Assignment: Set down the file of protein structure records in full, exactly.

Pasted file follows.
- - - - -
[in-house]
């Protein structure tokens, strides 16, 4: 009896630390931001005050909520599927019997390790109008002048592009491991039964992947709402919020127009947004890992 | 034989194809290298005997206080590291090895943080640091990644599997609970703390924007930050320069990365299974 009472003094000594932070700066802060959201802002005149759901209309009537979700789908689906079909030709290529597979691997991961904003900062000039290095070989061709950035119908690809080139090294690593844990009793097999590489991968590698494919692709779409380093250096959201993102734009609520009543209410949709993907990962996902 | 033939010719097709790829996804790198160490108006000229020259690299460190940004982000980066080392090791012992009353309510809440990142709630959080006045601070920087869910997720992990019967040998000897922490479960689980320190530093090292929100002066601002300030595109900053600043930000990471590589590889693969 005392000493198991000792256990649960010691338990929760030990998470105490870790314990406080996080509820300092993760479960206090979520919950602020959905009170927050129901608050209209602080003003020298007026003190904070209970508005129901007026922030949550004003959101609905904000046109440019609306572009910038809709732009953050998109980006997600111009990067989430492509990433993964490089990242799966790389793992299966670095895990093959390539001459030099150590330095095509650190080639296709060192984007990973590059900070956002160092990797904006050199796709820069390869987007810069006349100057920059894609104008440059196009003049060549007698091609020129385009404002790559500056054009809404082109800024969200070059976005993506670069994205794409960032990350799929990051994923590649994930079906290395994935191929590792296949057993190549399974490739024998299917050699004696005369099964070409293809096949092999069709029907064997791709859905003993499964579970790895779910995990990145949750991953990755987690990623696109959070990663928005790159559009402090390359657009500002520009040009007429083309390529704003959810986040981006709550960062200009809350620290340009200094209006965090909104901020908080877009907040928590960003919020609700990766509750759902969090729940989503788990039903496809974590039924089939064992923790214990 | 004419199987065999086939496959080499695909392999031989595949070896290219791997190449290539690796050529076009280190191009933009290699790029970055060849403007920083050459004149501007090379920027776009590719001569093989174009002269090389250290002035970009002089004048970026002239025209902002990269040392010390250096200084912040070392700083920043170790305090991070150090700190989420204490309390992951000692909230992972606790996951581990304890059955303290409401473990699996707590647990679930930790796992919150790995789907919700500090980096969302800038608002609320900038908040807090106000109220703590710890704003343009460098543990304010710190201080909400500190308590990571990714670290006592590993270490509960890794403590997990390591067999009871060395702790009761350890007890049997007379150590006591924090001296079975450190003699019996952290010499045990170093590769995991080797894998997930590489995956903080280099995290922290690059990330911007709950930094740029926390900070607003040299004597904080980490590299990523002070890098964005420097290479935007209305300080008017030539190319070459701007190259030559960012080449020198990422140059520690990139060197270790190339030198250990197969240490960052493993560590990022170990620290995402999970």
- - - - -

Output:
[in-house]
């Protein structure tokens, strides 16, 4: 009896630390931001005050909520599927019997390790109008002048592009491991039964992947709402919020127009947004890992 | 034989194809290298005997206080590291090895943080640091990644599997609970703390924007930050320069990365299974 009472003094000594932070700066802060959201802002005149759901209309009537979700789908689906079909030709290529597979691997991961904003900062000039290095070989061709950035119908690809080139090294690593844990009793097999590489991968590698494919692709779409380093250096959201993102734009609520009543209410949709993907990962996902 | 033939010719097709790829996804790198160490108006000229020259690299460190940004982000980066080392090791012992009353309510809440990142709630959080006045601070920087869910997720992990019967040998000897922490479960689980320190530093090292929100002066601002300030595109900053600043930000990471590589590889693969 005392000493198991000792256990649960010691338990929760030990998470105490870790314990406080996080509820300092993760479960206090979520919950602020959905009170927050129901608050209209602080003003020298007026003190904070209970508005129901007026922030949550004003959101609905904000046109440019609306572009910038809709732009953050998109980006997600111009990067989430492509990433993964490089990242799966790389793992299966670095895990093959390539001459030099150590330095095509650190080639296709060192984007990973590059900070956002160092990797904006050199796709820069390869987007810069006349100057920059894609104008440059196009003049060549007698091609020129385009404002790559500056054009809404082109800024969200070059976005993506670069994205794409960032990350799929990051994923590649994930079906290395994935191929590792296949057993190549399974490739024998299917050699004696005369099964070409293809096949092999069709029907064997791709859905003993499964579970790895779910995990990145949750991953990755987690990623696109959070990663928005790159559009402090390359657009500002520009040009007429083309390529704003959810986040981006709550960062200009809350620290340009200094209006965090909104901020908080877009907040928590960003919020609700990766509750759902969090729940989503788990039903496809974590039924089939064992923790214990 | 004419199987065999086939496959080499695909392999031989595949070896290219791997190449290539690796050529076009280190191009933009290699790029970055060849403007920083050459004149501007090379920027776009590719001569093989174009002269090389250290002035970009002089004048970026002239025209902002990269040392010390250096200084912040070392700083920043170790305090991070150090700190989420204490309390992951000692909230992972606790996951581990304890059955303290409401473990699996707590647990679930930790796992919150790995789907919700500090980096969302800038608002609320900038908040807090106000109220703590710890704003343009460098543990304010710190201080909400500190308590990571990714670290006592590993270490509960890794403590997990390591067999009871060395702790009761350890007890049997007379150590006591924090001296079975450190003699019996952290010499045990170093590769995991080797894998997930590489995956903080280099995290922290690059990330911007709950930094740029926390900070607003040299004597904080980490590299990523002070890098964005420097290479935007209305300080008017030539190319070459701007190259030559960012080449020198990422140059520690990139060197270790190339030198250990197969240490960052493993560590990022170990620290995402999970």